This story was a little delayed as we only had wireless back up and running last night, Saturday. But, here is the full report.
Well, you may all have already heard about the storm that hit Killarney this week. But, as we just got our power restored yesterday, I have no idea what news has reached the “outside” world. Therefore, I will tell the tale.
On Monday at about 4:30 pm, we noticed a very black and threatening sky to the west. A few small boats dashed into harbour in advance of the rain and we spent the next few moments servicing them. Passing by the open door to the west, I remember saying that the sky had a funny greenish cast to it. Then the rain started.
At first, the rain wasn’t heavy but soon increased. The wind began to build. Inside the boat house, we watched the storm increase but had to force that west-facing door closed as the wind was funnelling inside at a tremendous speed. Then, came a solid sheet of white and all of the boats, that we could see, heeled or leaned way over. A radio call came in ” Dock 5 has broken loose”. Murray grabbed a rain coat and a huge bundle of line and headed out into the storm. Lightning was crashing all around. The dock staff also grabbed rain gear and headed out, with terror in their eyes. One ran to inform the maintenance staff that we had problems.
Every dock had broke loose and most also were broke at the joints. Boats and docks were forced to the east by the huge winds and some ended up in the shallows. Murray got into a boat along with an off-duty dock staff ( all of our off duty staff reported in to help! ), with bundles of line and all of the anchors that he could carry.
The Coast Guard vessel Cape Hurd had been tied to the government dock and was floating down the channel after their lines had broken loose. When they got the engines started they motored back up the channel, picking up chairs and barrels that were drifting away. The Muskoka chairs that are placed around the lawns here at the lodge, were thrown through the air like leaves from a tree before the wind.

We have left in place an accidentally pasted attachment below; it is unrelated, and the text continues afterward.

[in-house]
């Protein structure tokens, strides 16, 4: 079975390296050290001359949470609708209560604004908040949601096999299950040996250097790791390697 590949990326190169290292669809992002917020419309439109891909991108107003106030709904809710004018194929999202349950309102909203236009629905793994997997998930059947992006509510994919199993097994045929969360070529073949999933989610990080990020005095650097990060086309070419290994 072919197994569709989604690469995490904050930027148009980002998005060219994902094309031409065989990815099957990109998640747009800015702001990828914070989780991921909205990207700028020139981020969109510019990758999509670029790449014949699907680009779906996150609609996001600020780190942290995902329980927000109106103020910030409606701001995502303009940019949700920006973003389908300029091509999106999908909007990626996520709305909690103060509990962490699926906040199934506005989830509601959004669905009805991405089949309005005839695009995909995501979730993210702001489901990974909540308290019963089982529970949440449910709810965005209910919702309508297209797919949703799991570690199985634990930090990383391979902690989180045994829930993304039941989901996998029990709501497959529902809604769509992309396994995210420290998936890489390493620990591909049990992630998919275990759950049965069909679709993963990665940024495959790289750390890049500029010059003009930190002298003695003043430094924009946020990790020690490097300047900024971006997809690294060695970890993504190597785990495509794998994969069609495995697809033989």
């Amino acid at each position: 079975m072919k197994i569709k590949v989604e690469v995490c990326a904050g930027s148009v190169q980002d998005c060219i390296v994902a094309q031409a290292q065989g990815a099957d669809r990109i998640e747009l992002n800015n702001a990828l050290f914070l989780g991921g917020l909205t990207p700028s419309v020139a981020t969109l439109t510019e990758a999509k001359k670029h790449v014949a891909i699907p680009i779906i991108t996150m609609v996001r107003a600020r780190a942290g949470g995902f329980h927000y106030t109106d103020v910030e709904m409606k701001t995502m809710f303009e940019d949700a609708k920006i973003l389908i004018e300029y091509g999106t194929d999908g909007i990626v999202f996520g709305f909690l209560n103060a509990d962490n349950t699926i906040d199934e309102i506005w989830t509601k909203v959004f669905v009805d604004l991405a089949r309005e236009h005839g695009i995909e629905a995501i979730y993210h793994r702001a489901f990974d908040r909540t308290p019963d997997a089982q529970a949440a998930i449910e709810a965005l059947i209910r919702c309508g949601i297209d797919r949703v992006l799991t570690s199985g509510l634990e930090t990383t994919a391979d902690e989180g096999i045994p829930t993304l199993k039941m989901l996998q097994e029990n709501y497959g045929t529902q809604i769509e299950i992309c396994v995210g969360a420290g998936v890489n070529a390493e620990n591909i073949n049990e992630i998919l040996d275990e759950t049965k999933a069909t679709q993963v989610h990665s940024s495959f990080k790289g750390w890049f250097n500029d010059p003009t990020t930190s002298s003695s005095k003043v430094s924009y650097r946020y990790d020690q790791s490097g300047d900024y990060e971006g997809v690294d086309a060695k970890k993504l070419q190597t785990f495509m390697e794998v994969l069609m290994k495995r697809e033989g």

I paced the floor inside the boat house unable to see what was happening, but finding line and anchors when needed.
By 7pm, we had every boat in a safe and secure position and the docks tied to shore with line. The maintenance staff had been called away hours before to deal with problems at the lodge itself, so Murray laboured on with guests and dock staff assisting him.
The wind had reached a speed of 67 knots or 125 km per hour! We were extremely lucky that it didn’t continue for too long. It was probably only 5 or 10 minutes of the strongest wind. Was it a tornado? We do not know for sure but that may explain some of the damage.
Around the property, trees were tumbled like pickup sticks, with branches strewn on all of the lawns. The roof had come off of one of the cabins and, of course, the power was out.
In the morning, the dock staff started picking up branches and this made a huge difference in the appearance of the place. The sound of chain saws and hammers echoed down the channel.
Two docking guest were also scuba divers and volunteered to find the anchors/cement barrels that normally hold the docks in place and mark the chains with floats so that they could be re-attached to the repaired docks. This was a tremendous help. By noon on Tuesday, we were able to move boats from the gas dock and break up the rafting situations ( one boat tied alongside another ).
Steve Tyson, maintenance supervisor, managed to hook us up to a generator and we were pumping fuel by noon on the day after the storm. In fact, we pumped 4000 litres that day! But, no pumpouts as the pump requires 220 volts. The girls cheered at that news.
Yesterday (Wednesday ) was Murray’s day off but he worked for 8 hours re-wiring and re-plumbing docks and making them usable again. The end of our longest dock is completely broken and not easily repairable. Maybe next year. Until then we will work with a shorter version.
Power was restored yesterday ( Wednesday ) at about 1 pm. You might have been able to hear the cheering all the way down south!
The rest of Killarney was dealing with their problems as well. Nineteen docks broke loose at the Sportsman and their big tent blew/ripped down. The main dock at George Island Marina was also broken in a couple of places. Trees were down all over town.
But,amazingly no one was hurt. Some fiberglass got scratched and that can be fixed. Our dock layout is different now and I will be scrambling to accommodate the reservations already in the book. But that is another day.
We sure hope no one was too worried about us, but we were working longer days than normal and exhausted at night.
Did the storm affect any of you? Hopefully not. Well, that is my storm tale. Hurricane force winds in Killarney! I hope never to see that again.
Hugs, Heather & Murray